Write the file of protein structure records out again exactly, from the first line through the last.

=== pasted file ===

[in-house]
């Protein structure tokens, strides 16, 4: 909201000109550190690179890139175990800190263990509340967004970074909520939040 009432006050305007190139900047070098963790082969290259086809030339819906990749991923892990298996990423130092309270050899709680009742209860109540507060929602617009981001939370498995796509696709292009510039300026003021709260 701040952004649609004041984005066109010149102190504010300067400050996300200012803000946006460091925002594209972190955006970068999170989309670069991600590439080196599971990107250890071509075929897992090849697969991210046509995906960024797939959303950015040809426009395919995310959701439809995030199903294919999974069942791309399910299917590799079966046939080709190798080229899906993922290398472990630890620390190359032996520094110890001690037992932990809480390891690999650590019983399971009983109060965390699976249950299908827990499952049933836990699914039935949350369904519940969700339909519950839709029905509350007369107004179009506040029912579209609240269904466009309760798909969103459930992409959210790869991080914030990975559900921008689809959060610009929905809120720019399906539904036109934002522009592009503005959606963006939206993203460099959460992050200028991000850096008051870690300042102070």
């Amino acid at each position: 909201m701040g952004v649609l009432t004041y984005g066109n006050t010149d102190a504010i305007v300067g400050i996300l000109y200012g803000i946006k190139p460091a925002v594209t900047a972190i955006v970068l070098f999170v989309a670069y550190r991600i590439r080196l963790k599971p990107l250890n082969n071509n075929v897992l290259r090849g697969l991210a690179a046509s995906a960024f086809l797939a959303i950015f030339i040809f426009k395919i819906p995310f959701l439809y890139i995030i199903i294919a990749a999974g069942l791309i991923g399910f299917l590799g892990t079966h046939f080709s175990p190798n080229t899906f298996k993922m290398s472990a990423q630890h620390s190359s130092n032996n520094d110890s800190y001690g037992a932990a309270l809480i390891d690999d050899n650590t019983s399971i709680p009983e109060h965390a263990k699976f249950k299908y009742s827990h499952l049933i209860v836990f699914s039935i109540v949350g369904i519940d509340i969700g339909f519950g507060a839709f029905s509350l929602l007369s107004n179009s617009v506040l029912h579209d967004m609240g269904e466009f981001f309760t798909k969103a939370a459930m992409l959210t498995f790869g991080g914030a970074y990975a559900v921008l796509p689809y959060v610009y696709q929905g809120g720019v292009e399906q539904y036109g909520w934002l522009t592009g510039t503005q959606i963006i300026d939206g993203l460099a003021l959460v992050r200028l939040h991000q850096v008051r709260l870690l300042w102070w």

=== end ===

[in-house]
């Protein structure tokens, strides 16, 4: 909201000109550190690179890139175990800190263990509340967004970074909520939040 009432006050305007190139900047070098963790082969290259086809030339819906990749991923892990298996990423130092309270050899709680009742209860109540507060929602617009981001939370498995796509696709292009510039300026003021709260 701040952004649609004041984005066109010149102190504010300067400050996300200012803000946006460091925002594209972190955006970068999170989309670069991600590439080196599971990107250890071509075929897992090849697969991210046509995906960024797939959303950015040809426009395919995310959701439809995030199903294919999974069942791309399910299917590799079966046939080709190798080229899906993922290398472990630890620390190359032996520094110890001690037992932990809480390891690999650590019983399971009983109060965390699976249950299908827990499952049933836990699914039935949350369904519940969700339909519950839709029905509350007369107004179009506040029912579209609240269904466009309760798909969103459930992409959210790869991080914030990975559900921008689809959060610009929905809120720019399906539904036109934002522009592009503005959606963006939206993203460099959460992050200028991000850096008051870690300042102070």
């Amino acid at each position: 909201m701040g952004v649609l009432t004041y984005g066109n006050t010149d102190a504010i305007v300067g400050i996300l000109y200012g803000i946006k190139p460091a925002v594209t900047a972190i955006v970068l070098f999170v989309a670069y550190r991600i590439r080196l963790k599971p990107l250890n082969n071509n075929v897992l290259r090849g697969l991210a690179a046509s995906a960024f086809l797939a959303i950015f030339i040809f426009k395919i819906p995310f959701l439809y890139i995030i199903i294919a990749a999974g069942l791309i991923g399910f299917l590799g892990t079966h046939f080709s175990p190798n080229t899906f298996k993922m290398s472990a990423q630890h620390s190359s130092n032996n520094d110890s800190y001690g037992a932990a309270l809480i390891d690999d050899n650590t019983s399971i709680p009983e109060h965390a263990k699976f249950k299908y009742s827990h499952l049933i209860v836990f699914s039935i109540v949350g369904i519940d509340i969700g339909f519950g507060a839709f029905s509350l929602l007369s107004n179009s617009v506040l029912h579209d967004m609240g269904e466009f981001f309760t798909k969103a939370a459930m992409l959210t498995f790869g991080g914030a970074y990975a559900v921008l796509p689809y959060v610009y696709q929905g809120g720019v292009e399906q539904y036109g909520w934002l522009t592009g510039t503005q959606i963006i300026d939206g993203l460099a003021l959460v992050r200028l939040h991000q850096v008051r709260l870690l300042w102070w």